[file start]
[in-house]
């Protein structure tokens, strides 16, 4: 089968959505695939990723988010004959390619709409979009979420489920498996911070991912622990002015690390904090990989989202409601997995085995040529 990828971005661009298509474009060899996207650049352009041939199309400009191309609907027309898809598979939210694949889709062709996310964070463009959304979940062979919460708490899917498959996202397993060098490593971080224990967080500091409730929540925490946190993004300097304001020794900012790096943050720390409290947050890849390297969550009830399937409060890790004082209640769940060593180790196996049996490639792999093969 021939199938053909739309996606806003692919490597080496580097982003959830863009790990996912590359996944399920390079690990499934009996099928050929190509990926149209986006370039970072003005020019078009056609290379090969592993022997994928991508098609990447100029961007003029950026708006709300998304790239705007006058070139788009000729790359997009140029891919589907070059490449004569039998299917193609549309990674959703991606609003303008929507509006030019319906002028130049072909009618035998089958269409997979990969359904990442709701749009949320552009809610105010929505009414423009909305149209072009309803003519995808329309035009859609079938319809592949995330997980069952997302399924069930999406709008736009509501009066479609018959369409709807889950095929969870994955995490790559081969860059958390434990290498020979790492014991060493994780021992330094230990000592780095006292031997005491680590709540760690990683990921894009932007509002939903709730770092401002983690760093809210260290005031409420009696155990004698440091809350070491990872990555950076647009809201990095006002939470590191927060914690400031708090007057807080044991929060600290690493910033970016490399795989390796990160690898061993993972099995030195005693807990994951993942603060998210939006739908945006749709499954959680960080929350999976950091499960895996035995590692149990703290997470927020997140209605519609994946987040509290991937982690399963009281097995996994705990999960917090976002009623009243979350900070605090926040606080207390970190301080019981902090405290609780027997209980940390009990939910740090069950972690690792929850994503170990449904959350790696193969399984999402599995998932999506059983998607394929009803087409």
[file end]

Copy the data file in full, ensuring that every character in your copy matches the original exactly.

[in-house]
């Protein structure tokens, strides 16, 4: 089968959505695939990723988010004959390619709409979009979420489920498996911070991912622990002015690390904090990989989202409601997995085995040529 990828971005661009298509474009060899996207650049352009041939199309400009191309609907027309898809598979939210694949889709062709996310964070463009959304979940062979919460708490899917498959996202397993060098490593971080224990967080500091409730929540925490946190993004300097304001020794900012790096943050720390409290947050890849390297969550009830399937409060890790004082209640769940060593180790196996049996490639792999093969 021939199938053909739309996606806003692919490597080496580097982003959830863009790990996912590359996944399920390079690990499934009996099928050929190509990926149209986006370039970072003005020019078009056609290379090969592993022997994928991508098609990447100029961007003029950026708006709300998304790239705007006058070139788009000729790359997009140029891919589907070059490449004569039998299917193609549309990674959703991606609003303008929507509006030019319906002028130049072909009618035998089958269409997979990969359904990442709701749009949320552009809610105010929505009414423009909305149209072009309803003519995808329309035009859609079938319809592949995330997980069952997302399924069930999406709008736009509501009066479609018959369409709807889950095929969870994955995490790559081969860059958390434990290498020979790492014991060493994780021992330094230990000592780095006292031997005491680590709540760690990683990921894009932007509002939903709730770092401002983690760093809210260290005031409420009696155990004698440091809350070491990872990555950076647009809201990095006002939470590191927060914690400031708090007057807080044991929060600290690493910033970016490399795989390796990160690898061993993972099995030195005693807990994951993942603060998210939006739908945006749709499954959680960080929350999976950091499960895996035995590692149990703290997470927020997140209605519609994946987040509290991937982690399963009281097995996994705990999960917090976002009623009243979350900070605090926040606080207390970190301080019981902090405290609780027997209980940390009990939910740090069950972690690792929850994503170990449904959350790696193969399984999402599995998932999506059983998607394929009803087409």